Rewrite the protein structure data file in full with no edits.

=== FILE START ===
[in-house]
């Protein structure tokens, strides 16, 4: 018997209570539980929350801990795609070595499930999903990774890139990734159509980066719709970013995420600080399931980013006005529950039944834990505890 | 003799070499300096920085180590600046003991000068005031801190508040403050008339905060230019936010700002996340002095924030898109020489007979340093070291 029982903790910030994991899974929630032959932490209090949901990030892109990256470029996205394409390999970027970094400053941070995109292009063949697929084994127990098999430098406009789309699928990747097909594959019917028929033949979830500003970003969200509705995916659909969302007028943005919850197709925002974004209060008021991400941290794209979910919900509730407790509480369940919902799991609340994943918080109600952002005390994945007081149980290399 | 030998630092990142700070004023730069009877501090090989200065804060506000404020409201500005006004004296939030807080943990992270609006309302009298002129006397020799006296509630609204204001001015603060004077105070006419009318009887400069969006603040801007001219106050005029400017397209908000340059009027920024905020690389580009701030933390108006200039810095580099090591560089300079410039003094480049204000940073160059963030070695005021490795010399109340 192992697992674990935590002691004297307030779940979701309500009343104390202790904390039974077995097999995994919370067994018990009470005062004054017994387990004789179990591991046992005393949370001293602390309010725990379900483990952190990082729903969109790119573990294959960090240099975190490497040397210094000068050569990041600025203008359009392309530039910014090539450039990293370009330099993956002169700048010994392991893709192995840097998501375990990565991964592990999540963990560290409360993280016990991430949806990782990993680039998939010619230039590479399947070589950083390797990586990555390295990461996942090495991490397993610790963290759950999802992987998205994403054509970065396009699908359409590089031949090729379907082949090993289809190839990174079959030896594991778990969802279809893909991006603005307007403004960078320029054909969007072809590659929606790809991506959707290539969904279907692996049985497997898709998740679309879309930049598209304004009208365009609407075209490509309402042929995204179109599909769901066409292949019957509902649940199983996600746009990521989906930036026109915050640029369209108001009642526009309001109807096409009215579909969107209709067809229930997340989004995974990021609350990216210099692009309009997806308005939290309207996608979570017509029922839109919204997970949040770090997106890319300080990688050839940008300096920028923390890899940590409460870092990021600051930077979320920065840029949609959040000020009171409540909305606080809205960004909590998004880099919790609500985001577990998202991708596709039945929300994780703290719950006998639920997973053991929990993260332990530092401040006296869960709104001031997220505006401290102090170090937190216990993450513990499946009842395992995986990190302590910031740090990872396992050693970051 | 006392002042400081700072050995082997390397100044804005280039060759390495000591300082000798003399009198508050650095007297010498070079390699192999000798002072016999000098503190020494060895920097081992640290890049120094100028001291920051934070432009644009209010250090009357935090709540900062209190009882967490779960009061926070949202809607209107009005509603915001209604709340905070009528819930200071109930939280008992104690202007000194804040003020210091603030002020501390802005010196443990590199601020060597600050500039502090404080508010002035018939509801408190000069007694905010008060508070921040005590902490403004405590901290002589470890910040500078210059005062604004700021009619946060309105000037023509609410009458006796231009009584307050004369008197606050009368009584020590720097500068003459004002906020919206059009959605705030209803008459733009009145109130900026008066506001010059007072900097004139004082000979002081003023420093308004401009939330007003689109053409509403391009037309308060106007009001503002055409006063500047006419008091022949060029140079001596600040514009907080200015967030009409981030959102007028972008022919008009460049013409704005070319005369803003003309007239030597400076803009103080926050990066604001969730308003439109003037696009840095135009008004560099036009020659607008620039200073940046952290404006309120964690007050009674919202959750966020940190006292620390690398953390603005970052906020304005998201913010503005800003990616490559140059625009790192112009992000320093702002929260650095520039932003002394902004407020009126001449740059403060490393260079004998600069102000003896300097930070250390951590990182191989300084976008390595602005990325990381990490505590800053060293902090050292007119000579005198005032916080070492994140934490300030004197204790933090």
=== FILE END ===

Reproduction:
[in-house]
């Protein structure tokens, strides 16, 4: 018997209570539980929350801990795609070595499930999903990774890139990734159509980066719709970013995420600080399931980013006005529950039944834990505890 | 003799070499300096920085180590600046003991000068005031801190508040403050008339905060230019936010700002996340002095924030898109020489007979340093070291 029982903790910030994991899974929630032959932490209090949901990030892109990256470029996205394409390999970027970094400053941070995109292009063949697929084994127990098999430098406009789309699928990747097909594959019917028929033949979830500003970003969200509705995916659909969302007028943005919850197709925002974004209060008021991400941290794209979910919900509730407790509480369940919902799991609340994943918080109600952002005390994945007081149980290399 | 030998630092990142700070004023730069009877501090090989200065804060506000404020409201500005006004004296939030807080943990992270609006309302009298002129006397020799006296509630609204204001001015603060004077105070006419009318009887400069969006603040801007001219106050005029400017397209908000340059009027920024905020690389580009701030933390108006200039810095580099090591560089300079410039003094480049204000940073160059963030070695005021490795010399109340 192992697992674990935590002691004297307030779940979701309500009343104390202790904390039974077995097999995994919370067994018990009470005062004054017994387990004789179990591991046992005393949370001293602390309010725990379900483990952190990082729903969109790119573990294959960090240099975190490497040397210094000068050569990041600025203008359009392309530039910014090539450039990293370009330099993956002169700048010994392991893709192995840097998501375990990565991964592990999540963990560290409360993280016990991430949806990782990993680039998939010619230039590479399947070589950083390797990586990555390295990461996942090495991490397993610790963290759950999802992987998205994403054509970065396009699908359409590089031949090729379907082949090993289809190839990174079959030896594991778990969802279809893909991006603005307007403004960078320029054909969007072809590659929606790809991506959707290539969904279907692996049985497997898709998740679309879309930049598209304004009208365009609407075209490509309402042929995204179109599909769901066409292949019957509902649940199983996600746009990521989906930036026109915050640029369209108001009642526009309001109807096409009215579909969107209709067809229930997340989004995974990021609350990216210099692009309009997806308005939290309207996608979570017509029922839109919204997970949040770090997106890319300080990688050839940008300096920028923390890899940590409460870092990021600051930077979320920065840029949609959040000020009171409540909305606080809205960004909590998004880099919790609500985001577990998202991708596709039945929300994780703290719950006998639920997973053991929990993260332990530092401040006296869960709104001031997220505006401290102090170090937190216990993450513990499946009842395992995986990190302590910031740090990872396992050693970051 | 006392002042400081700072050995082997390397100044804005280039060759390495000591300082000798003399009198508050650095007297010498070079390699192999000798002072016999000098503190020494060895920097081992640290890049120094100028001291920051934070432009644009209010250090009357935090709540900062209190009882967490779960009061926070949202809607209107009005509603915001209604709340905070009528819930200071109930939280008992104690202007000194804040003020210091603030002020501390802005010196443990590199601020060597600050500039502090404080508010002035018939509801408190000069007694905010008060508070921040005590902490403004405590901290002589470890910040500078210059005062604004700021009619946060309105000037023509609410009458006796231009009584307050004369008197606050009368009584020590720097500068003459004002906020919206059009959605705030209803008459733009009145109130900026008066506001010059007072900097004139004082000979002081003023420093308004401009939330007003689109053409509403391009037309308060106007009001503002055409006063500047006419008091022949060029140079001596600040514009907080200015967030009409981030959102007028972008022919008009460049013409704005070319005369803003003309007239030597400076803009103080926050990066604001969730308003439109003037696009840095135009008004560099036009020659607008620039200073940046952290404006309120964690007050009674919202959750966020940190006292620390690398953390603005970052906020304005998201913010503005800003990616490559140059625009790192112009992000320093702002929260650095520039932003002394902004407020009126001449740059403060490393260079004998600069102000003896300097930070250390951590990182191989300084976008390595602005990325990381990490505590800053060293902090050292007119000579005198005032916080070492994140934490300030004197204790933090």